Capturing Condensable Gases with Ionic Liquids

Ionic liquids capturegases

Condensable gases are the sum of condensable and volatile steam or organic compounds, including water vapor, which are discharged into the atmosphere in gaseous form at atmospheric pressure and room temperature. Condensable toxic and harmful gases emitted from petrochemical, chemical, packaging and printing, industrial coatings, and mineral mining activities seriously pollute the atmospheric environment and endanger human health. Meanwhile, these gases are necessary chemical raw materials; therefore, developing green and efficient capture technology is significant for efficiently utilizing condensed gas resources. To overcome the problems of pollution and corrosion existing in traditional organic solvent and alkali absorption methods, ionic liquids (ILs), known as “liquid molecular sieves”, have emerged as versatile, green solvents to replace traditional absorbents thanks to their excellent separation and regeneration performance.

A recent paper reviews the research progress of ILs in separating condensate gas. As the basis of chemical engineering, this review first provides a detailed discussion of the origin of predictive molecular thermodynamics and its broad application in theory and industry. The latest research results are reviewed, discussing ILs in the capture of several important typical condensable gases, including water vapor, aromatic VOCs (i.e., BTEX), chlorinated VOC, fluorinated refrigerant gas, low-carbon alcohols, ketones, ethers, ester vapors, etc. Using pure IL, mixed ILs, and IL + organic solvent mixtures as absorbents. Related reports of porous materials loaded with an IL as adsorbent are also reviewed. Finally, future development and research directions in this exciting field are remarked.

Ionic liquids capture
gas

In the Chemical Reviews paper from the group of Professor Zhigang Lei from Shihezi University and Beijing University of Chemical Technology, the application of predictive molecular thermodynamic models in the field of condensable gases capture with ionic liquids is discussed. The COSMO-RS (ADF-lei 2018 parametrization) and COSMO-UNIFAC models developed by Professor Lei’s team have been embedded in the Amsterdam Modeling Suite, and have been widely used in the field of gas separation containing ionic liquid systems. The parameters for the COSMO-RS ADF-Lei 2018 parametrization or COSMO-UNIFAC-Lei parametrization can be easily selected from the graphical user interface (Method->Parameters):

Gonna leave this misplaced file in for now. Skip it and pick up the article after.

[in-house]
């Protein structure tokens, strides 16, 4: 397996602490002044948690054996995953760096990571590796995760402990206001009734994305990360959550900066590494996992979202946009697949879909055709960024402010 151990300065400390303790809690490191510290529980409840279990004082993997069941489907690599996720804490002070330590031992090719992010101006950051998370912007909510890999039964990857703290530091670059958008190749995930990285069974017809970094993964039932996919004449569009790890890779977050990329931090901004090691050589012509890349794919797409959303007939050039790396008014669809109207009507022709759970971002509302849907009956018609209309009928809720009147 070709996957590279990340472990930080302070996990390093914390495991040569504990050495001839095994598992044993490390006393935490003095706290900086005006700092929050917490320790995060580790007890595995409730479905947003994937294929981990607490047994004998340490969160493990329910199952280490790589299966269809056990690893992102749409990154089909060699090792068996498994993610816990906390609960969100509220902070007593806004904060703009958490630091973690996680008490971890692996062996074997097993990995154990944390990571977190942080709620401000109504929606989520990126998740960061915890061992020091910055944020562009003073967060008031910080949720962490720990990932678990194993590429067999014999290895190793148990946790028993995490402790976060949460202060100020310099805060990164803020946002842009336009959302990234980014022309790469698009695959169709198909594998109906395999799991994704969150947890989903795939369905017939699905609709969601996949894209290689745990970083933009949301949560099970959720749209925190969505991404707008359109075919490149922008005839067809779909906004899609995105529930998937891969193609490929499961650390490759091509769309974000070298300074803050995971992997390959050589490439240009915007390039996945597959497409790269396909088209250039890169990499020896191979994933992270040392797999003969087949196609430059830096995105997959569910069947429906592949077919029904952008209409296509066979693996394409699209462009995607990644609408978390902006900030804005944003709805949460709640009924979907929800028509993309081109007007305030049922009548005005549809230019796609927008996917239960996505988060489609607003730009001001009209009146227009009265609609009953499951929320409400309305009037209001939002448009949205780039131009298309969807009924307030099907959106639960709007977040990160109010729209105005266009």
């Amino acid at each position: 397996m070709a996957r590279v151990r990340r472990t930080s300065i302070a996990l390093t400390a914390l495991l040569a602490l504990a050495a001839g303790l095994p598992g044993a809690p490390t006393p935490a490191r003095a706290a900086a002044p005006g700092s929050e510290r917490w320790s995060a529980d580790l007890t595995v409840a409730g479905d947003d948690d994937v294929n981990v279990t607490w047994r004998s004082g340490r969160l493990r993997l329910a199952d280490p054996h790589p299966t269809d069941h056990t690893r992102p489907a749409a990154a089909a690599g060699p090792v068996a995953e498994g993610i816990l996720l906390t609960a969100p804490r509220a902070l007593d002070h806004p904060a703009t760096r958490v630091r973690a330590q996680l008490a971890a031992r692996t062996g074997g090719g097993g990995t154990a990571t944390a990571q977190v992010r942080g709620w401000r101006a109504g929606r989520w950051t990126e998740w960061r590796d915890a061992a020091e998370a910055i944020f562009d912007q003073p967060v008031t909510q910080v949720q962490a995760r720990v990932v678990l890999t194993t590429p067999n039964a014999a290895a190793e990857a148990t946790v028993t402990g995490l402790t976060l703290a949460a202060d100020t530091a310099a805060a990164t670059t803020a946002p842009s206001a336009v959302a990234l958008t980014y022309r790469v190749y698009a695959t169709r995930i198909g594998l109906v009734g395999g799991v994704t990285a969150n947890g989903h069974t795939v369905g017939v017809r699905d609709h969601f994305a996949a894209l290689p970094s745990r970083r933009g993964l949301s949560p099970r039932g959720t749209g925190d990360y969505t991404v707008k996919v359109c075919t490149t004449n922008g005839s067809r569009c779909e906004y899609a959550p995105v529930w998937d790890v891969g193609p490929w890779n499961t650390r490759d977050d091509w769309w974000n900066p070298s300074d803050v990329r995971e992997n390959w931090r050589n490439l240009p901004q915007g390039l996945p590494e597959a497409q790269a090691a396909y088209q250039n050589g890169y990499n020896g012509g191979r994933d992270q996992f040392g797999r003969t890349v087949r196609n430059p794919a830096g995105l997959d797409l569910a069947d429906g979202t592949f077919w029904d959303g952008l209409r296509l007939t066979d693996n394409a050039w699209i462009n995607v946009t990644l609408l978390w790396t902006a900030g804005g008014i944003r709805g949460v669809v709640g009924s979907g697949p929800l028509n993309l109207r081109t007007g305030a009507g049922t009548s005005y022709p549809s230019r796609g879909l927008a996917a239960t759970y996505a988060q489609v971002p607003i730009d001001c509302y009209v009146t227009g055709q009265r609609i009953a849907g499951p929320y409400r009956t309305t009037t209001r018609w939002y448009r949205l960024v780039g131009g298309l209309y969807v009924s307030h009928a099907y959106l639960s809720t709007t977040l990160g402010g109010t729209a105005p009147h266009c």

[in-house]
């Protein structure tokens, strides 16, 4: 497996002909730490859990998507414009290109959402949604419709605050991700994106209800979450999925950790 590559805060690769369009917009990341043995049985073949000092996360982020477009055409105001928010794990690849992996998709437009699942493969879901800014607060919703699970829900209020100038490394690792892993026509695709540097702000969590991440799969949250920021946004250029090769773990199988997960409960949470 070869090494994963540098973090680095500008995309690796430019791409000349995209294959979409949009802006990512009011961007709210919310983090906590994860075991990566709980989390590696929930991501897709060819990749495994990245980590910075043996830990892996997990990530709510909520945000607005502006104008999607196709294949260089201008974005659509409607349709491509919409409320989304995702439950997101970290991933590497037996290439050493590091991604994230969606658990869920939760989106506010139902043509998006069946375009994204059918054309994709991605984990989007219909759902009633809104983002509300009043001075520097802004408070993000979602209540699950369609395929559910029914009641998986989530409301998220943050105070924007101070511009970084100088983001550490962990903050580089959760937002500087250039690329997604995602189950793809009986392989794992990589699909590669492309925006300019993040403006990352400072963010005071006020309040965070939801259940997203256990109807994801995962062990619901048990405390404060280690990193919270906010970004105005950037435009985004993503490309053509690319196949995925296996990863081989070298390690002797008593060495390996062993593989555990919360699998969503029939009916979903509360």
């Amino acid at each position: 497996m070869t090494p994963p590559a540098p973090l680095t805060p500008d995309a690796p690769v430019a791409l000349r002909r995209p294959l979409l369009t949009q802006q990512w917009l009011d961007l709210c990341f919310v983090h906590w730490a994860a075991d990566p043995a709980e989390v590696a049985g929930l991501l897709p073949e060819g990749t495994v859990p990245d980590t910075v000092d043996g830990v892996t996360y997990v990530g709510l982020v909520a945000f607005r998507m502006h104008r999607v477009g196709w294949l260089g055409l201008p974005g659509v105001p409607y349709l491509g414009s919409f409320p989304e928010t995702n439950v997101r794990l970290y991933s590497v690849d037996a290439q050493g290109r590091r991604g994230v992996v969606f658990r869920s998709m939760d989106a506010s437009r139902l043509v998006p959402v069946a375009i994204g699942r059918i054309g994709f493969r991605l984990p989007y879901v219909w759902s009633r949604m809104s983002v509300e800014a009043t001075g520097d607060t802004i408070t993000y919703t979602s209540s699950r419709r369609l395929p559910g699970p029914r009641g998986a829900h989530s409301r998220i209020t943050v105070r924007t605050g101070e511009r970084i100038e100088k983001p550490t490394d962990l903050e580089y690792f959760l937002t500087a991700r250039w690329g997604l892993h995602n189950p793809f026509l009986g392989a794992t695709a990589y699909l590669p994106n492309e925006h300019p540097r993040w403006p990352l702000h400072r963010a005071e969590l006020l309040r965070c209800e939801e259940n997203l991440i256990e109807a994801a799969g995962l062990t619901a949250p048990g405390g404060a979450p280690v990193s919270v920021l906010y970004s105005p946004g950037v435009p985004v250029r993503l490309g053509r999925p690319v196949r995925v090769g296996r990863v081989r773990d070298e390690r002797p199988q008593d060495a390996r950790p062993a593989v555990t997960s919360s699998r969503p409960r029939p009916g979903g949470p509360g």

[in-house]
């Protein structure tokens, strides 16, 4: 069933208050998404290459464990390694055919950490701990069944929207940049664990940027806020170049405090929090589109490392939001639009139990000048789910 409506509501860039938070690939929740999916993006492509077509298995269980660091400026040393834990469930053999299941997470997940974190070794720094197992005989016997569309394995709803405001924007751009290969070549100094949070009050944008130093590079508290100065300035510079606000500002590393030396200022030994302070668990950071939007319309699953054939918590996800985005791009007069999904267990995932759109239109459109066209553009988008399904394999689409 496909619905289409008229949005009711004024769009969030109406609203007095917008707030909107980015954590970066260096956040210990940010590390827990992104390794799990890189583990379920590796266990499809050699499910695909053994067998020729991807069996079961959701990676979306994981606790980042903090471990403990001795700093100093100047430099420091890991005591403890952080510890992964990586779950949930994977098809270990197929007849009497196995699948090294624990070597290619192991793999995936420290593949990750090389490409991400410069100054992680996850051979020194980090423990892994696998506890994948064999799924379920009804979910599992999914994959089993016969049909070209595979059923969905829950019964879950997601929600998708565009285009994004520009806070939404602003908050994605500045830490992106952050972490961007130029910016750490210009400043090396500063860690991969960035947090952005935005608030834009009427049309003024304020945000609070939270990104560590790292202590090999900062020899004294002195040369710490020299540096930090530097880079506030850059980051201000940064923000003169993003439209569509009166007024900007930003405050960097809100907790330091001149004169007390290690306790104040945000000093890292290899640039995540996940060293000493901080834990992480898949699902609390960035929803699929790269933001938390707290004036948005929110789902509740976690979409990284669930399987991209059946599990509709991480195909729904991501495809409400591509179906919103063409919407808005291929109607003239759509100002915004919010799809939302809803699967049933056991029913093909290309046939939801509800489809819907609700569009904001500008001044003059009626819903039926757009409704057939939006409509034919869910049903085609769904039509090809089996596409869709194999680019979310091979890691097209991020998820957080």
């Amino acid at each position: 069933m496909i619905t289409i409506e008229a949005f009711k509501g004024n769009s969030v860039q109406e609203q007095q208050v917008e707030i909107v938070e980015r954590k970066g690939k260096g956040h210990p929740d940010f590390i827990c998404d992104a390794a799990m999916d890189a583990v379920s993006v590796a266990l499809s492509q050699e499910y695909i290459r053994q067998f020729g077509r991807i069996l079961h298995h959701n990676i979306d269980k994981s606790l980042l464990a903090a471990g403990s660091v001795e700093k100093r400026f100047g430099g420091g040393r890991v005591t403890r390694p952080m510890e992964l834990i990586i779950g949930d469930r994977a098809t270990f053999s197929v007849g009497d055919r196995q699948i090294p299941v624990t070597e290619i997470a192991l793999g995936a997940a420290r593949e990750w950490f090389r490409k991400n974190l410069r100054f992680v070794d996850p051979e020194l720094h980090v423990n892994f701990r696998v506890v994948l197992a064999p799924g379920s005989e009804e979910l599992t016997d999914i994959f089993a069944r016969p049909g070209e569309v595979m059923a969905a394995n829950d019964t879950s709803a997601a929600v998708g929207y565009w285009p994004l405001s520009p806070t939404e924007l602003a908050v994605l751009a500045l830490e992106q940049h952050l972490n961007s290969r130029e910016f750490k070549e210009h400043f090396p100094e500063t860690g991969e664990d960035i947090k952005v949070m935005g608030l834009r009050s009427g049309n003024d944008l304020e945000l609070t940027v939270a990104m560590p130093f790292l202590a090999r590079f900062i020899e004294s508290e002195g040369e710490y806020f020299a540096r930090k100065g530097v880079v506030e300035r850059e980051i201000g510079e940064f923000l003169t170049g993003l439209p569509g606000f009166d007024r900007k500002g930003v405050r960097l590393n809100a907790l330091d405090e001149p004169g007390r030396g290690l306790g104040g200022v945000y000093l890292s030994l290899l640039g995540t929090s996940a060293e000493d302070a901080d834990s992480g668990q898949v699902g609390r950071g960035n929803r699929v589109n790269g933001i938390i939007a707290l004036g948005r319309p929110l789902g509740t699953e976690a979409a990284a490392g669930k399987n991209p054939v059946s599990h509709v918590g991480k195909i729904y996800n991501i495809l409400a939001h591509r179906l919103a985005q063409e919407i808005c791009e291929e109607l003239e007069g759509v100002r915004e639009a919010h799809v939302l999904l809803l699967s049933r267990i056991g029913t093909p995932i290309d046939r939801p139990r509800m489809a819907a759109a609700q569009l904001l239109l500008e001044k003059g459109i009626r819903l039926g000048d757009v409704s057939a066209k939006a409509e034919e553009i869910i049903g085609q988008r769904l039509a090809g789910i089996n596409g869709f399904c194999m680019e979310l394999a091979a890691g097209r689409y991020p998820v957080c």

ADF-Lei

While predictive molecular thermodynamics has been more firmly established in chemical engineering, also with applications to ionic liquids, there is scope for improvement through future development and research directions: (i) Although the predictive molecular thermodynamic model is suitable for solvent-polymer systems, to the best of our knowledge, systems containing poly (ILs) have not been included so far; (ii) It is noteworthy that ILs can be used as a battery electrolyte, but the interaction between IL and other compounds under electric field conditions is still unclear at the molecular level. Predictive molecular thermodynamics may provide theoretical insights into the details of liquid structures. (iii) Predictive molecular thermodynamics has not been extended to isotope distillation separation encountered in the nuclear industry (i.e., H2O−D2O−T2O separation); (iv) Predictive molecular thermodynamics has not been extensively used yet to aid the removal of metal ions encountered in the preparation of high-purity wet electronic chemicals (e.g., at least 20 metal ions need to be removed in the production process of electronic grade NMP); (v) Predictive molecular thermodynamics benefits from closely combining experiment, calculation, and theoretical analysis. In other words, they provide theoretical and modeling support for the experiment, and the experiment, in turn, verifies their applicability. Therefore, experimental work is still necessary, but predictions can help reduce time and wasteful resources screening for the right (ionic) liquids.

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